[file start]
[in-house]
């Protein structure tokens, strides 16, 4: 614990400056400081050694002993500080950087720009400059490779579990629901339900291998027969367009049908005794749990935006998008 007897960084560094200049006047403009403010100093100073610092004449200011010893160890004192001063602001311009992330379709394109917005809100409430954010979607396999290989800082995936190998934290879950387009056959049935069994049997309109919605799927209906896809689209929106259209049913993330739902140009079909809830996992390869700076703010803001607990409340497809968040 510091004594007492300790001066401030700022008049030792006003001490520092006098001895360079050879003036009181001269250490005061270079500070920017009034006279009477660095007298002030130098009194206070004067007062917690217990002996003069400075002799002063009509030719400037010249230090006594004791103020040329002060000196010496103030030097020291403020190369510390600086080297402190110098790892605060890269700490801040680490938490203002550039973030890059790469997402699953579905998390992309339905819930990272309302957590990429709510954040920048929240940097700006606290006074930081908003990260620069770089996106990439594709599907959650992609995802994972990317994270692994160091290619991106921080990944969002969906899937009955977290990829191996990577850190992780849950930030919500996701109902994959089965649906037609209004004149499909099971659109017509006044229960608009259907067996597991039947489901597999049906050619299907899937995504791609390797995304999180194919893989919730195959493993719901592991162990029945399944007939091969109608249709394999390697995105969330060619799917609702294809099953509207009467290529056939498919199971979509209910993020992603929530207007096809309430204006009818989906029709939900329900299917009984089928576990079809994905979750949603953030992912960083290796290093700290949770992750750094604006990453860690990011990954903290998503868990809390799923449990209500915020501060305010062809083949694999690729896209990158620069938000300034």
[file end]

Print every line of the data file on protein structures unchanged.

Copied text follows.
[in-house]
């Protein structure tokens, strides 16, 4: 614990400056400081050694002993500080950087720009400059490779579990629901339900291998027969367009049908005794749990935006998008 007897960084560094200049006047403009403010100093100073610092004449200011010893160890004192001063602001311009992330379709394109917005809100409430954010979607396999290989800082995936190998934290879950387009056959049935069994049997309109919605799927209906896809689209929106259209049913993330739902140009079909809830996992390869700076703010803001607990409340497809968040 510091004594007492300790001066401030700022008049030792006003001490520092006098001895360079050879003036009181001269250490005061270079500070920017009034006279009477660095007298002030130098009194206070004067007062917690217990002996003069400075002799002063009509030719400037010249230090006594004791103020040329002060000196010496103030030097020291403020190369510390600086080297402190110098790892605060890269700490801040680490938490203002550039973030890059790469997402699953579905998390992309339905819930990272309302957590990429709510954040920048929240940097700006606290006074930081908003990260620069770089996106990439594709599907959650992609995802994972990317994270692994160091290619991106921080990944969002969906899937009955977290990829191996990577850190992780849950930030919500996701109902994959089965649906037609209004004149499909099971659109017509006044229960608009259907067996597991039947489901597999049906050619299907899937995504791609390797995304999180194919893989919730195959493993719901592991162990029945399944007939091969109608249709394999390697995105969330060619799917609702294809099953509207009467290529056939498919199971979509209910993020992603929530207007096809309430204006009818989906029709939900329900299917009984089928576990079809994905979750949603953030992912960083290796290093700290949770992750750094604006990453860690990011990954903290998503868990809390799923449990209500915020501060305010062809083949694999690729896209990158620069938000300034």